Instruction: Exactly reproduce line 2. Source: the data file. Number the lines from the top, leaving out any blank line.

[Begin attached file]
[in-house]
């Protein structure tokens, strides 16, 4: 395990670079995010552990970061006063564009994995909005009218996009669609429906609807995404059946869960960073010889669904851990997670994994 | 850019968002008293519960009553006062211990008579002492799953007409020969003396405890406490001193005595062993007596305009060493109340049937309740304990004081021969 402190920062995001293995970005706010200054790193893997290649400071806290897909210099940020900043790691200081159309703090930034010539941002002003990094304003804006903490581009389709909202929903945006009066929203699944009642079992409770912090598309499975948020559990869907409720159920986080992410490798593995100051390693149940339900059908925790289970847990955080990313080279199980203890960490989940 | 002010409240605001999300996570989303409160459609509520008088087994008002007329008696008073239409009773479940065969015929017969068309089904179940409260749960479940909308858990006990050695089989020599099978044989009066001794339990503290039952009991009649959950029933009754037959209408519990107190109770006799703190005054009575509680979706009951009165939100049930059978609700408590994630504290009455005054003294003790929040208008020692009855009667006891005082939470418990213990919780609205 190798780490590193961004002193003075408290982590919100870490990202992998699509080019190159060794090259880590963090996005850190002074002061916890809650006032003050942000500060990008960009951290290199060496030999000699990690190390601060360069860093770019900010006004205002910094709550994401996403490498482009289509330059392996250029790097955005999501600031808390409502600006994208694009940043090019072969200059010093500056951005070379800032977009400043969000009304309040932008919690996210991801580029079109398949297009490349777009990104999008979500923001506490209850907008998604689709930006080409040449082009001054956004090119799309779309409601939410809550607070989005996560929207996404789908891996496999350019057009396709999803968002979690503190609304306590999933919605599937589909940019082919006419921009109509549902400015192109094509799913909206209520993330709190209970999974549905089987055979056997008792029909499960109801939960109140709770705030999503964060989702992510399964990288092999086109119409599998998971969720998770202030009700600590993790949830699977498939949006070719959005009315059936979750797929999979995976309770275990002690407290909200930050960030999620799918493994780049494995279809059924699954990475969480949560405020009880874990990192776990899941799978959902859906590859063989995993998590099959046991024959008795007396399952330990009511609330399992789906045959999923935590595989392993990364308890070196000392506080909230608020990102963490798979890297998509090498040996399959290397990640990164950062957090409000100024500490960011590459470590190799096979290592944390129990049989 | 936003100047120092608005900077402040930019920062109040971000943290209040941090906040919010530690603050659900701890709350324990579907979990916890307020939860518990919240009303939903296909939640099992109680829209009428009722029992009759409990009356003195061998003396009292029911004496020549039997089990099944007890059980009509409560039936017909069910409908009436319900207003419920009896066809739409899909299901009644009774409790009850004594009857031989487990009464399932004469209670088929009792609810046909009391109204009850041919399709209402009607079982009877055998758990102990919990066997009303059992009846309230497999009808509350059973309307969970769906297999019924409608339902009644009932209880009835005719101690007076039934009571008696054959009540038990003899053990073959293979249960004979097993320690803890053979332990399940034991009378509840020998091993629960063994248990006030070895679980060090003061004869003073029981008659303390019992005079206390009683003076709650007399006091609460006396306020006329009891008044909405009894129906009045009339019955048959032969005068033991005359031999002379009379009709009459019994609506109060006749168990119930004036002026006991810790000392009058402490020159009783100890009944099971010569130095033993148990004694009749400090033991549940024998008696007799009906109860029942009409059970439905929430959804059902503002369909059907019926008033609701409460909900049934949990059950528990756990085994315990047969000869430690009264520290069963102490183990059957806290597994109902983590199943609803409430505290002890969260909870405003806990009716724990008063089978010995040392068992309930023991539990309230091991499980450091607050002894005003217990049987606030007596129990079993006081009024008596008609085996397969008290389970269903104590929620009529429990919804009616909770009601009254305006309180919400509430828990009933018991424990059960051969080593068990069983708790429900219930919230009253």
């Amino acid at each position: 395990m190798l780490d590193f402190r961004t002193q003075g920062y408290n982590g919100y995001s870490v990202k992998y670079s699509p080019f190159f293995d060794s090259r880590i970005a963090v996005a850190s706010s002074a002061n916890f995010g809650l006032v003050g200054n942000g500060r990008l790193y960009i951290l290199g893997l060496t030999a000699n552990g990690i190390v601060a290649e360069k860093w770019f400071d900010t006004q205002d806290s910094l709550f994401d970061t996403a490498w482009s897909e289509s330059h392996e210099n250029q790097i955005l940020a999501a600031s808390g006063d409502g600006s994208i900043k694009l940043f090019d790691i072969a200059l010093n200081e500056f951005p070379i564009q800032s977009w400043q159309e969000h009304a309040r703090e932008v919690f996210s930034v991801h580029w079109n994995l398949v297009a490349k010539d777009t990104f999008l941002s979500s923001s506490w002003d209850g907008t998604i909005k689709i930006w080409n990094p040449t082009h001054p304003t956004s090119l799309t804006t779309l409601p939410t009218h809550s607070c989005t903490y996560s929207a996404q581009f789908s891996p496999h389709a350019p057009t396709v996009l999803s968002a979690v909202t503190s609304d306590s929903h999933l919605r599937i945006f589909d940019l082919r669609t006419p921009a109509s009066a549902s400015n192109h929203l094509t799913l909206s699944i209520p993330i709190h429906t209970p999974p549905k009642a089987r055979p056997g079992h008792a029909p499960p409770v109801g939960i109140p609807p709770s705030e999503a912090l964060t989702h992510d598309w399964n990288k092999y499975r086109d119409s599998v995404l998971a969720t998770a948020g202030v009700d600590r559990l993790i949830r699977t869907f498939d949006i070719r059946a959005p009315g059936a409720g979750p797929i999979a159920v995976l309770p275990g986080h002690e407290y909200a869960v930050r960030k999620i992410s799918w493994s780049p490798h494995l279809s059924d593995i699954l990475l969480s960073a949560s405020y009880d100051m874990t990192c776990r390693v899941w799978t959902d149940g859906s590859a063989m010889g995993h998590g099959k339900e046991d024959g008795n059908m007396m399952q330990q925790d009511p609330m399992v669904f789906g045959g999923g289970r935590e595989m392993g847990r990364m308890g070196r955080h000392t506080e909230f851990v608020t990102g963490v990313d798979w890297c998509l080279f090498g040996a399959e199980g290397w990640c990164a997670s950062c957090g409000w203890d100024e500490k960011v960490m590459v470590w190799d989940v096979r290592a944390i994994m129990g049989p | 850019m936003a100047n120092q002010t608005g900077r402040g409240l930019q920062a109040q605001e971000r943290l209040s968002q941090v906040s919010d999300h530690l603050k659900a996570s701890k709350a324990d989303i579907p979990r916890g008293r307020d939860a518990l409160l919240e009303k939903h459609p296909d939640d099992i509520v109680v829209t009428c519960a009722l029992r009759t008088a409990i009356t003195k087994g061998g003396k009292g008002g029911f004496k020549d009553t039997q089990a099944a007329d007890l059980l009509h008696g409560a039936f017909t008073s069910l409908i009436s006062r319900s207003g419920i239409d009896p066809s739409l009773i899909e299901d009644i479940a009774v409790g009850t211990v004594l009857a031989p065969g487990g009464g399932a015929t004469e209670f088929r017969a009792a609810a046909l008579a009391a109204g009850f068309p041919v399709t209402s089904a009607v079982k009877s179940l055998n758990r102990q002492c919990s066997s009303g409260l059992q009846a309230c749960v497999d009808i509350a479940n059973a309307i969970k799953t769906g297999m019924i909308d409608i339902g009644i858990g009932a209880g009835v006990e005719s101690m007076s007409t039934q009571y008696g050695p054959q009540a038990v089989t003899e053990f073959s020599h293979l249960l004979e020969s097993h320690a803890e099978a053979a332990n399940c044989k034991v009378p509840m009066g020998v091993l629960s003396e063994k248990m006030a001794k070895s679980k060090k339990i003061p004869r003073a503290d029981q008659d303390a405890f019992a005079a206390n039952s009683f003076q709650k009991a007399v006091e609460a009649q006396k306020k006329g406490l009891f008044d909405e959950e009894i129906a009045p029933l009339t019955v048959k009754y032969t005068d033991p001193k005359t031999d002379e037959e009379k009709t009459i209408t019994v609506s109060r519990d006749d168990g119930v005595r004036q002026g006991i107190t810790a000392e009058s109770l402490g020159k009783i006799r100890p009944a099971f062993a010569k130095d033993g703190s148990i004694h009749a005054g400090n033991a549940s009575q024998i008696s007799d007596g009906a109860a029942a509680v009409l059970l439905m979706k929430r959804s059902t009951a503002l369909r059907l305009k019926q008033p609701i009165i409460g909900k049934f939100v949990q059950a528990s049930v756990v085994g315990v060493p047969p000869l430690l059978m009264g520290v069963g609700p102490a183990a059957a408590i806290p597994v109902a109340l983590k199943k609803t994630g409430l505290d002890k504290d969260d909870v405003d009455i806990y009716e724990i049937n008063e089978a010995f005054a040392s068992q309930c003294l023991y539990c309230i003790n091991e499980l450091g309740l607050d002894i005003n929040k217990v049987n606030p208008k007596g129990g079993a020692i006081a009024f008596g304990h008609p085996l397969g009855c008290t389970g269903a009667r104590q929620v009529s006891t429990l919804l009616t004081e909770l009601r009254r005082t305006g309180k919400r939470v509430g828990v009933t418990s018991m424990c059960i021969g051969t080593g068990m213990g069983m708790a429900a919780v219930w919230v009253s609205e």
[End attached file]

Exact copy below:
């Protein structure tokens, strides 16, 4: 395990670079995010552990970061006063564009994995909005009218996009669609429906609807995404059946869960960073010889669904851990997670994994 | 850019968002008293519960009553006062211990008579002492799953007409020969003396405890406490001193005595062993007596305009060493109340049937309740304990004081021969 402190920062995001293995970005706010200054790193893997290649400071806290897909210099940020900043790691200081159309703090930034010539941002002003990094304003804006903490581009389709909202929903945006009066929203699944009642079992409770912090598309499975948020559990869907409720159920986080992410490798593995100051390693149940339900059908925790289970847990955080990313080279199980203890960490989940 | 002010409240605001999300996570989303409160459609509520008088087994008002007329008696008073239409009773479940065969015929017969068309089904179940409260749960479940909308858990006990050695089989020599099978044989009066001794339990503290039952009991009649959950029933009754037959209408519990107190109770006799703190005054009575509680979706009951009165939100049930059978609700408590994630504290009455005054003294003790929040208008020692009855009667006891005082939470418990213990919780609205 190798780490590193961004002193003075408290982590919100870490990202992998699509080019190159060794090259880590963090996005850190002074002061916890809650006032003050942000500060990008960009951290290199060496030999000699990690190390601060360069860093770019900010006004205002910094709550994401996403490498482009289509330059392996250029790097955005999501600031808390409502600006994208694009940043090019072969200059010093500056951005070379800032977009400043969000009304309040932008919690996210991801580029079109398949297009490349777009990104999008979500923001506490209850907008998604689709930006080409040449082009001054956004090119799309779309409601939410809550607070989005996560929207996404789908891996496999350019057009396709999803968002979690503190609304306590999933919605599937589909940019082919006419921009109509549902400015192109094509799913909206209520993330709190209970999974549905089987055979056997008792029909499960109801939960109140709770705030999503964060989702992510399964990288092999086109119409599998998971969720998770202030009700600590993790949830699977498939949006070719959005009315059936979750797929999979995976309770275990002690407290909200930050960030999620799918493994780049494995279809059924699954990475969480949560405020009880874990990192776990899941799978959902859906590859063989995993998590099959046991024959008795007396399952330990009511609330399992789906045959999923935590595989392993990364308890070196000392506080909230608020990102963490798979890297998509090498040996399959290397990640990164950062957090409000100024500490960011590459470590190799096979290592944390129990049989 | 936003100047120092608005900077402040930019920062109040971000943290209040941090906040919010530690603050659900701890709350324990579907979990916890307020939860518990919240009303939903296909939640099992109680829209009428009722029992009759409990009356003195061998003396009292029911004496020549039997089990099944007890059980009509409560039936017909069910409908009436319900207003419920009896066809739409899909299901009644009774409790009850004594009857031989487990009464399932004469209670088929009792609810046909009391109204009850041919399709209402009607079982009877055998758990102990919990066997009303059992009846309230497999009808509350059973309307969970769906297999019924409608339902009644009932209880009835005719101690007076039934009571008696054959009540038990003899053990073959293979249960004979097993320690803890053979332990399940034991009378509840020998091993629960063994248990006030070895679980060090003061004869003073029981008659303390019992005079206390009683003076709650007399006091609460006396306020006329009891008044909405009894129906009045009339019955048959032969005068033991005359031999002379009379009709009459019994609506109060006749168990119930004036002026006991810790000392009058402490020159009783100890009944099971010569130095033993148990004694009749400090033991549940024998008696007799009906109860029942009409059970439905929430959804059902503002369909059907019926008033609701409460909900049934949990059950528990756990085994315990047969000869430690009264520290069963102490183990059957806290597994109902983590199943609803409430505290002890969260909870405003806990009716724990008063089978010995040392068992309930023991539990309230091991499980450091607050002894005003217990049987606030007596129990079993006081009024008596008609085996397969008290389970269903104590929620009529429990919804009616909770009601009254305006309180919400509430828990009933018991424990059960051969080593068990069983708790429900219930919230009253």